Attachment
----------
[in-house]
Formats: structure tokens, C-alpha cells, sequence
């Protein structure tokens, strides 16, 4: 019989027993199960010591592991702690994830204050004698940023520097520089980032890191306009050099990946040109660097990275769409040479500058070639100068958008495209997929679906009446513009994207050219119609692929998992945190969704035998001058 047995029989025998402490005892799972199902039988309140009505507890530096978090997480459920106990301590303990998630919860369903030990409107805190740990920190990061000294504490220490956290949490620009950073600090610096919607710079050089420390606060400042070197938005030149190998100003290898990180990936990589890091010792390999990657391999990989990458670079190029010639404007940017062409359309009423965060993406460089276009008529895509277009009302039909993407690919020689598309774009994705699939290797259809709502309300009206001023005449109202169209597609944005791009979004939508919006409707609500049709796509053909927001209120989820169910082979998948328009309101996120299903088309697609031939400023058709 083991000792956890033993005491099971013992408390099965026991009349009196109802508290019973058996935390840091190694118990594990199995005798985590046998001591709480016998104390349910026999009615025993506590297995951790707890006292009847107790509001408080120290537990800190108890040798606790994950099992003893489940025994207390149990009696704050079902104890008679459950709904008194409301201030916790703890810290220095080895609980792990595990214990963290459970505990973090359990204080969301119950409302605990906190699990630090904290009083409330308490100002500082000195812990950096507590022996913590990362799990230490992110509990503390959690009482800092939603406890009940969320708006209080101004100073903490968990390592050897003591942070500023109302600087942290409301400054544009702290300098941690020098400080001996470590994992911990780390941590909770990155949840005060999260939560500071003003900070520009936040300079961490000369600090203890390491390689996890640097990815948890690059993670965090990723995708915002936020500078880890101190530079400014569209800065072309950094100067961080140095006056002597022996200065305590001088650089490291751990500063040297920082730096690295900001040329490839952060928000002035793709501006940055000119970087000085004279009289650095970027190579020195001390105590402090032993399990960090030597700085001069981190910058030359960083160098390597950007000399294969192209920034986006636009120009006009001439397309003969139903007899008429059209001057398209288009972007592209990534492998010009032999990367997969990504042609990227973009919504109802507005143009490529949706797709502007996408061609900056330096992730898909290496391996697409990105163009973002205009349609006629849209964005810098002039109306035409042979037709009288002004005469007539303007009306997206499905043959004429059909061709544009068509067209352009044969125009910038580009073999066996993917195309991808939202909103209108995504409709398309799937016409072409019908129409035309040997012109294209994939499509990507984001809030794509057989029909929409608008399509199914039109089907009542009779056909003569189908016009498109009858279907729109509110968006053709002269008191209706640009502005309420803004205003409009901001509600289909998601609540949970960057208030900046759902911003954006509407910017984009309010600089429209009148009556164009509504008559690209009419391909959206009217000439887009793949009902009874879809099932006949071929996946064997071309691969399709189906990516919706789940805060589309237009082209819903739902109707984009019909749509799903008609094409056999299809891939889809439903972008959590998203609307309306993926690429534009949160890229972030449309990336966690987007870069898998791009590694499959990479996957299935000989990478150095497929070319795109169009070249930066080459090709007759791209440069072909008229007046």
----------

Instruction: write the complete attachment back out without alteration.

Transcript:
[in-house]
Formats: structure tokens, C-alpha cells, sequence
């Protein structure tokens, strides 16, 4: 019989027993199960010591592991702690994830204050004698940023520097520089980032890191306009050099990946040109660097990275769409040479500058070639100068958008495209997929679906009446513009994207050219119609692929998992945190969704035998001058 047995029989025998402490005892799972199902039988309140009505507890530096978090997480459920106990301590303990998630919860369903030990409107805190740990920190990061000294504490220490956290949490620009950073600090610096919607710079050089420390606060400042070197938005030149190998100003290898990180990936990589890091010792390999990657391999990989990458670079190029010639404007940017062409359309009423965060993406460089276009008529895509277009009302039909993407690919020689598309774009994705699939290797259809709502309300009206001023005449109202169209597609944005791009979004939508919006409707609500049709796509053909927001209120989820169910082979998948328009309101996120299903088309697609031939400023058709 083991000792956890033993005491099971013992408390099965026991009349009196109802508290019973058996935390840091190694118990594990199995005798985590046998001591709480016998104390349910026999009615025993506590297995951790707890006292009847107790509001408080120290537990800190108890040798606790994950099992003893489940025994207390149990009696704050079902104890008679459950709904008194409301201030916790703890810290220095080895609980792990595990214990963290459970505990973090359990204080969301119950409302605990906190699990630090904290009083409330308490100002500082000195812990950096507590022996913590990362799990230490992110509990503390959690009482800092939603406890009940969320708006209080101004100073903490968990390592050897003591942070500023109302600087942290409301400054544009702290300098941690020098400080001996470590994992911990780390941590909770990155949840005060999260939560500071003003900070520009936040300079961490000369600090203890390491390689996890640097990815948890690059993670965090990723995708915002936020500078880890101190530079400014569209800065072309950094100067961080140095006056002597022996200065305590001088650089490291751990500063040297920082730096690295900001040329490839952060928000002035793709501006940055000119970087000085004279009289650095970027190579020195001390105590402090032993399990960090030597700085001069981190910058030359960083160098390597950007000399294969192209920034986006636009120009006009001439397309003969139903007899008429059209001057398209288009972007592209990534492998010009032999990367997969990504042609990227973009919504109802507005143009490529949706797709502007996408061609900056330096992730898909290496391996697409990105163009973002205009349609006629849209964005810098002039109306035409042979037709009288002004005469007539303007009306997206499905043959004429059909061709544009068509067209352009044969125009910038580009073999066996993917195309991808939202909103209108995504409709398309799937016409072409019908129409035309040997012109294209994939499509990507984001809030794509057989029909929409608008399509199914039109089907009542009779056909003569189908016009498109009858279907729109509110968006053709002269008191209706640009502005309420803004205003409009901001509600289909998601609540949970960057208030900046759902911003954006509407910017984009309010600089429209009148009556164009509504008559690209009419391909959206009217000439887009793949009902009874879809099932006949071929996946064997071309691969399709189906990516919706789940805060589309237009082209819903739902109707984009019909749509799903008609094409056999299809891939889809439903972008959590998203609307309306993926690429534009949160890229972030449309990336966690987007870069898998791009590694499959990479996957299935000989990478150095497929070319795109169009070249930066080459090709007759791209440069072909008229007046």